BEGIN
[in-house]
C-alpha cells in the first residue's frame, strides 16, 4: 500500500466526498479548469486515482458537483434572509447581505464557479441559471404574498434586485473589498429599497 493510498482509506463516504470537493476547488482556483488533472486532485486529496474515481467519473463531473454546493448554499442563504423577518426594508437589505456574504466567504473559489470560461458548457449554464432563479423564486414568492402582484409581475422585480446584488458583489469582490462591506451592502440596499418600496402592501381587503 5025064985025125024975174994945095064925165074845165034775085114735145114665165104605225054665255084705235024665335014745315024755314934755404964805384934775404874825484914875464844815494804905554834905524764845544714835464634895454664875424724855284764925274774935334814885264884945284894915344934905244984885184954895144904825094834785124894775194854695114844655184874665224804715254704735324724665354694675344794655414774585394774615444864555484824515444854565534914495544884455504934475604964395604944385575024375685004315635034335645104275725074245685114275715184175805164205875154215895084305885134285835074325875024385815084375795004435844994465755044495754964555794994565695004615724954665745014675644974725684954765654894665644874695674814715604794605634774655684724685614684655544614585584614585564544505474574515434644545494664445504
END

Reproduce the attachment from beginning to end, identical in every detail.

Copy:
[in-house]
C-alpha cells in the first residue's frame, strides 16, 4: 500500500466526498479548469486515482458537483434572509447581505464557479441559471404574498434586485473589498429599497 493510498482509506463516504470537493476547488482556483488533472486532485486529496474515481467519473463531473454546493448554499442563504423577518426594508437589505456574504466567504473559489470560461458548457449554464432563479423564486414568492402582484409581475422585480446584488458583489469582490462591506451592502440596499418600496402592501381587503 5025064985025125024975174994945095064925165074845165034775085114735145114665165104605225054665255084705235024665335014745315024755314934755404964805384934775404874825484914875464844815494804905554834905524764845544714835464634895454664875424724855284764925274774935334814885264884945284894915344934905244984885184954895144904825094834785124894775194854695114844655184874665224804715254704735324724665354694675344794655414774585394774615444864555484824515444854565534914495544884455504934475604964395604944385575024375685004315635034335645104275725074245685114275715184175805164205875154215895084305885134285835074325875024385815084375795004435844994465755044495754964555794994565695004615724954665745014675644974725684954765654894665644874695674814715604794605634774655684724685614684655544614585584614585564544505474574515434644545494664445504